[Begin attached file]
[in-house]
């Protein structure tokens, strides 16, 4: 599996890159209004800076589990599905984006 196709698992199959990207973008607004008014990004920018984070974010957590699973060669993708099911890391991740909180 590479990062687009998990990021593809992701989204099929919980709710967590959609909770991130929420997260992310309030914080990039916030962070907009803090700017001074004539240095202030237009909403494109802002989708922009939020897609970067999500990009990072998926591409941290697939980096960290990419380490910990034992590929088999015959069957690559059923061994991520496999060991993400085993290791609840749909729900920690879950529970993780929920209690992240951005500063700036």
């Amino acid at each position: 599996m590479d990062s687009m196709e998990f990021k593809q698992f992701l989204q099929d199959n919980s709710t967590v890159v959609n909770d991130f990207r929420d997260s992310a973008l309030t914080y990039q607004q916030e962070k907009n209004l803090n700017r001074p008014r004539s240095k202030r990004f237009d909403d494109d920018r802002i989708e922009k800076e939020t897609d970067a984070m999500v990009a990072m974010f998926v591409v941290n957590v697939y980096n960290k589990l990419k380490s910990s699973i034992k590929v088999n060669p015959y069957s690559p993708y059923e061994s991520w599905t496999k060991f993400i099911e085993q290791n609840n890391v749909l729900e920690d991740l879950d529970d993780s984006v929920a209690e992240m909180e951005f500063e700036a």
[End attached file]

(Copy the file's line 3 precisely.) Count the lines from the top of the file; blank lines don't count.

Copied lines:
């Amino acid at each position: 599996m590479d990062s687009m196709e998990f990021k593809q698992f992701l989204q099929d199959n919980s709710t967590v890159v959609n909770d991130f990207r929420d997260s992310a973008l309030t914080y990039q607004q916030e962070k907009n209004l803090n700017r001074p008014r004539s240095k202030r990004f237009d909403d494109d920018r802002i989708e922009k800076e939020t897609d970067a984070m999500v990009a990072m974010f998926v591409v941290n957590v697939y980096n960290k589990l990419k380490s910990s699973i034992k590929v088999n060669p015959y069957s690559p993708y059923e061994s991520w599905t496999k060991f993400i099911e085993q290791n609840n890391v749909l729900e920690d991740l879950d529970d993780s984006v929920a209690e992240m909180e951005f500063e700036a």